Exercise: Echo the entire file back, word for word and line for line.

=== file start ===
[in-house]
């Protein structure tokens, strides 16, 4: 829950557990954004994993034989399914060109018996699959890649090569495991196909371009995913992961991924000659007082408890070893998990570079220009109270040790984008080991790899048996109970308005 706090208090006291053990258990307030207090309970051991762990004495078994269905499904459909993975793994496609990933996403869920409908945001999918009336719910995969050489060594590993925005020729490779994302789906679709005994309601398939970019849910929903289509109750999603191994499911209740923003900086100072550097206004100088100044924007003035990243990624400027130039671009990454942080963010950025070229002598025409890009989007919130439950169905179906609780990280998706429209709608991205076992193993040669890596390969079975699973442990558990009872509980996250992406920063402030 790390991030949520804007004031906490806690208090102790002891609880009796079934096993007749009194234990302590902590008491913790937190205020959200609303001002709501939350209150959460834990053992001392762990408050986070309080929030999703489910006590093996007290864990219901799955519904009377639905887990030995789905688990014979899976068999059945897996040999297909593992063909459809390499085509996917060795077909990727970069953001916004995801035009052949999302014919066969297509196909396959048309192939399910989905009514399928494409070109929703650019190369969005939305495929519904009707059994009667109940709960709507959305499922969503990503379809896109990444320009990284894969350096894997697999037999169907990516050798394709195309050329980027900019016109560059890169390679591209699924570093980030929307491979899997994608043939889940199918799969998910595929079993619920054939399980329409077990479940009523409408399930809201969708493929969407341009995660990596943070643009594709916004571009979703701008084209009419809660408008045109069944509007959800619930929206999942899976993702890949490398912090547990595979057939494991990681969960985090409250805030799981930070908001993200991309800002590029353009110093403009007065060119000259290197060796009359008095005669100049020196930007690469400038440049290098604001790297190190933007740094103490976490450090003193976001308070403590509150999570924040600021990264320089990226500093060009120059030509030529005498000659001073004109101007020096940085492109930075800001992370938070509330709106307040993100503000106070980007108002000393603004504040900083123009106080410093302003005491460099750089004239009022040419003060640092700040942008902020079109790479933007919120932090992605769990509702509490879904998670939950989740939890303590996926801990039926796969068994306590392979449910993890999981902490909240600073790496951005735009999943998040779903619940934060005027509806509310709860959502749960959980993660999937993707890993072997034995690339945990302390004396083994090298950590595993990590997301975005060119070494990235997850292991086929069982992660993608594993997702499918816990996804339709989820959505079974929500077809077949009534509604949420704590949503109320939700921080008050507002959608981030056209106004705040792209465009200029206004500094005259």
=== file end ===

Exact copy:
[in-house]
């Protein structure tokens, strides 16, 4: 829950557990954004994993034989399914060109018996699959890649090569495991196909371009995913992961991924000659007082408890070893998990570079220009109270040790984008080991790899048996109970308005 706090208090006291053990258990307030207090309970051991762990004495078994269905499904459909993975793994496609990933996403869920409908945001999918009336719910995969050489060594590993925005020729490779994302789906679709005994309601398939970019849910929903289509109750999603191994499911209740923003900086100072550097206004100088100044924007003035990243990624400027130039671009990454942080963010950025070229002598025409890009989007919130439950169905179906609780990280998706429209709608991205076992193993040669890596390969079975699973442990558990009872509980996250992406920063402030 790390991030949520804007004031906490806690208090102790002891609880009796079934096993007749009194234990302590902590008491913790937190205020959200609303001002709501939350209150959460834990053992001392762990408050986070309080929030999703489910006590093996007290864990219901799955519904009377639905887990030995789905688990014979899976068999059945897996040999297909593992063909459809390499085509996917060795077909990727970069953001916004995801035009052949999302014919066969297509196909396959048309192939399910989905009514399928494409070109929703650019190369969005939305495929519904009707059994009667109940709960709507959305499922969503990503379809896109990444320009990284894969350096894997697999037999169907990516050798394709195309050329980027900019016109560059890169390679591209699924570093980030929307491979899997994608043939889940199918799969998910595929079993619920054939399980329409077990479940009523409408399930809201969708493929969407341009995660990596943070643009594709916004571009979703701008084209009419809660408008045109069944509007959800619930929206999942899976993702890949490398912090547990595979057939494991990681969960985090409250805030799981930070908001993200991309800002590029353009110093403009007065060119000259290197060796009359008095005669100049020196930007690469400038440049290098604001790297190190933007740094103490976490450090003193976001308070403590509150999570924040600021990264320089990226500093060009120059030509030529005498000659001073004109101007020096940085492109930075800001992370938070509330709106307040993100503000106070980007108002000393603004504040900083123009106080410093302003005491460099750089004239009022040419003060640092700040942008902020079109790479933007919120932090992605769990509702509490879904998670939950989740939890303590996926801990039926796969068994306590392979449910993890999981902490909240600073790496951005735009999943998040779903619940934060005027509806509310709860959502749960959980993660999937993707890993072997034995690339945990302390004396083994090298950590595993990590997301975005060119070494990235997850292991086929069982992660993608594993997702499918816990996804339709989820959505079974929500077809077949009534509604949420704590949503109320939700921080008050507002959608981030056209106004705040792209465009200029206004500094005259």